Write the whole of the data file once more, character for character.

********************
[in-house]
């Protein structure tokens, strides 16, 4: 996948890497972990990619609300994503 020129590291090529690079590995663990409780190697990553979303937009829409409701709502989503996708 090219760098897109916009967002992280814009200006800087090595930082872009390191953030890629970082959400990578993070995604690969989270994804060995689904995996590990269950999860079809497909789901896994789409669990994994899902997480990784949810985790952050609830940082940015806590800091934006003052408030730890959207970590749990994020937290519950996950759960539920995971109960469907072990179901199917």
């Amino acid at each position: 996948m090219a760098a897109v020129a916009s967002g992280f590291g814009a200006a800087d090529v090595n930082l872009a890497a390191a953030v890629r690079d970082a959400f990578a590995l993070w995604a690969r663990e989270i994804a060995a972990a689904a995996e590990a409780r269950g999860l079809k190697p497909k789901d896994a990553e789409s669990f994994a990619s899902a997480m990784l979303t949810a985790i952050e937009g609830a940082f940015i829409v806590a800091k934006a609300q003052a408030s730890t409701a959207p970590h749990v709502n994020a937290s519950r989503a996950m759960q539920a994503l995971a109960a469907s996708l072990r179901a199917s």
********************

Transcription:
[in-house]
């Protein structure tokens, strides 16, 4: 996948890497972990990619609300994503 020129590291090529690079590995663990409780190697990553979303937009829409409701709502989503996708 090219760098897109916009967002992280814009200006800087090595930082872009390191953030890629970082959400990578993070995604690969989270994804060995689904995996590990269950999860079809497909789901896994789409669990994994899902997480990784949810985790952050609830940082940015806590800091934006003052408030730890959207970590749990994020937290519950996950759960539920995971109960469907072990179901199917």
């Amino acid at each position: 996948m090219a760098a897109v020129a916009s967002g992280f590291g814009a200006a800087d090529v090595n930082l872009a890497a390191a953030v890629r690079d970082a959400f990578a590995l993070w995604a690969r663990e989270i994804a060995a972990a689904a995996e590990a409780r269950g999860l079809k190697p497909k789901d896994a990553e789409s669990f994994a990619s899902a997480m990784l979303t949810a985790i952050e937009g609830a940082f940015i829409v806590a800091k934006a609300q003052a408030s730890t409701a959207p970590h749990v709502n994020a937290s519950r989503a996950m759960q539920a994503l995971a109960a469907s996708l072990r179901a199917s």